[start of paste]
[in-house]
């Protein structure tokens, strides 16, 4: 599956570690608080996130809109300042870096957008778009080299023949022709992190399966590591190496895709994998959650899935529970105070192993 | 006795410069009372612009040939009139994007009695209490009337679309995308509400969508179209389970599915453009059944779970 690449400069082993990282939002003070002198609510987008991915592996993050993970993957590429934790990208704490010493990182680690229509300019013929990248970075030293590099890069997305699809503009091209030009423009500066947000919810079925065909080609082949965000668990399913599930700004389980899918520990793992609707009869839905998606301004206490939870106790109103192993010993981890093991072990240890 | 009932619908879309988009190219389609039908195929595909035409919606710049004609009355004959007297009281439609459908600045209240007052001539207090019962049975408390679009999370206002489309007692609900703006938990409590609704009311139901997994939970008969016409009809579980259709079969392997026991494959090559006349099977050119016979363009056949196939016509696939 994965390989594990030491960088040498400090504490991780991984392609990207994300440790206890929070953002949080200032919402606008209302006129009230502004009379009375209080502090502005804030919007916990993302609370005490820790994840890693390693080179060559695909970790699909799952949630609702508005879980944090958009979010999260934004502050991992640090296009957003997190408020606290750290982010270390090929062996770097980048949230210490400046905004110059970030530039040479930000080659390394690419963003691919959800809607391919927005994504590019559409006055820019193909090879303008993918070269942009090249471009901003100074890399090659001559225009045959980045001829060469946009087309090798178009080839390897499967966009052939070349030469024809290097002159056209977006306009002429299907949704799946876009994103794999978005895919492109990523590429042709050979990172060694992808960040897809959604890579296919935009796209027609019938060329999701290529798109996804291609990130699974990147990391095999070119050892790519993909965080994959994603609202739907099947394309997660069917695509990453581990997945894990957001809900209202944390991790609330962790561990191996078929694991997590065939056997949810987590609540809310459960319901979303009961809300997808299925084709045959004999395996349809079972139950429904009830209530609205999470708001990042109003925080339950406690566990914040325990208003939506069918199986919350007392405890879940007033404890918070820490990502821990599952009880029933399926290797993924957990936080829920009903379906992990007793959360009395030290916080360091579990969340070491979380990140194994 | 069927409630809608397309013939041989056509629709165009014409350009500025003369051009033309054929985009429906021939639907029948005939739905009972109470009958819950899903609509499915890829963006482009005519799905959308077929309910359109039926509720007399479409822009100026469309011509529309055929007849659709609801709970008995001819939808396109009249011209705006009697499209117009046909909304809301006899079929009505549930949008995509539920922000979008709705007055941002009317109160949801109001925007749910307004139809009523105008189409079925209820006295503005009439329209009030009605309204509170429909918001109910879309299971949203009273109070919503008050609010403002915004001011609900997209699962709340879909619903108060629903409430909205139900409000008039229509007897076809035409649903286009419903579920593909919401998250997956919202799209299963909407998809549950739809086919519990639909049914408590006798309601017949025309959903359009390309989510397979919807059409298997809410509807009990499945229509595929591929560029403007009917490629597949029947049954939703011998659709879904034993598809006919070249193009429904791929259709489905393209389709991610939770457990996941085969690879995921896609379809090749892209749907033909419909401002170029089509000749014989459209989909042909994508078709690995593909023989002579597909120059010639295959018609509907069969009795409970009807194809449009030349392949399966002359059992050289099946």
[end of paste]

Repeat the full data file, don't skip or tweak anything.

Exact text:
[in-house]
């Protein structure tokens, strides 16, 4: 599956570690608080996130809109300042870096957008778009080299023949022709992190399966590591190496895709994998959650899935529970105070192993 | 006795410069009372612009040939009139994007009695209490009337679309995308509400969508179209389970599915453009059944779970 690449400069082993990282939002003070002198609510987008991915592996993050993970993957590429934790990208704490010493990182680690229509300019013929990248970075030293590099890069997305699809503009091209030009423009500066947000919810079925065909080609082949965000668990399913599930700004389980899918520990793992609707009869839905998606301004206490939870106790109103192993010993981890093991072990240890 | 009932619908879309988009190219389609039908195929595909035409919606710049004609009355004959007297009281439609459908600045209240007052001539207090019962049975408390679009999370206002489309007692609900703006938990409590609704009311139901997994939970008969016409009809579980259709079969392997026991494959090559006349099977050119016979363009056949196939016509696939 994965390989594990030491960088040498400090504490991780991984392609990207994300440790206890929070953002949080200032919402606008209302006129009230502004009379009375209080502090502005804030919007916990993302609370005490820790994840890693390693080179060559695909970790699909799952949630609702508005879980944090958009979010999260934004502050991992640090296009957003997190408020606290750290982010270390090929062996770097980048949230210490400046905004110059970030530039040479930000080659390394690419963003691919959800809607391919927005994504590019559409006055820019193909090879303008993918070269942009090249471009901003100074890399090659001559225009045959980045001829060469946009087309090798178009080839390897499967966009052939070349030469024809290097002159056209977006306009002429299907949704799946876009994103794999978005895919492109990523590429042709050979990172060694992808960040897809959604890579296919935009796209027609019938060329999701290529798109996804291609990130699974990147990391095999070119050892790519993909965080994959994603609202739907099947394309997660069917695509990453581990997945894990957001809900209202944390991790609330962790561990191996078929694991997590065939056997949810987590609540809310459960319901979303009961809300997808299925084709045959004999395996349809079972139950429904009830209530609205999470708001990042109003925080339950406690566990914040325990208003939506069918199986919350007392405890879940007033404890918070820490990502821990599952009880029933399926290797993924957990936080829920009903379906992990007793959360009395030290916080360091579990969340070491979380990140194994 | 069927409630809608397309013939041989056509629709165009014409350009500025003369051009033309054929985009429906021939639907029948005939739905009972109470009958819950899903609509499915890829963006482009005519799905959308077929309910359109039926509720007399479409822009100026469309011509529309055929007849659709609801709970008995001819939808396109009249011209705006009697499209117009046909909304809301006899079929009505549930949008995509539920922000979008709705007055941002009317109160949801109001925007749910307004139809009523105008189409079925209820006295503005009439329209009030009605309204509170429909918001109910879309299971949203009273109070919503008050609010403002915004001011609900997209699962709340879909619903108060629903409430909205139900409000008039229509007897076809035409649903286009419903579920593909919401998250997956919202799209299963909407998809549950739809086919519990639909049914408590006798309601017949025309959903359009390309989510397979919807059409298997809410509807009990499945229509595929591929560029403007009917490629597949029947049954939703011998659709879904034993598809006919070249193009429904791929259709489905393209389709991610939770457990996941085969690879995921896609379809090749892209749907033909419909401002170029089509000749014989459209989909042909994508078709690995593909023989002579597909120059010639295959018609509907069969009795409970009807194809449009030349392949399966002359059992050289099946």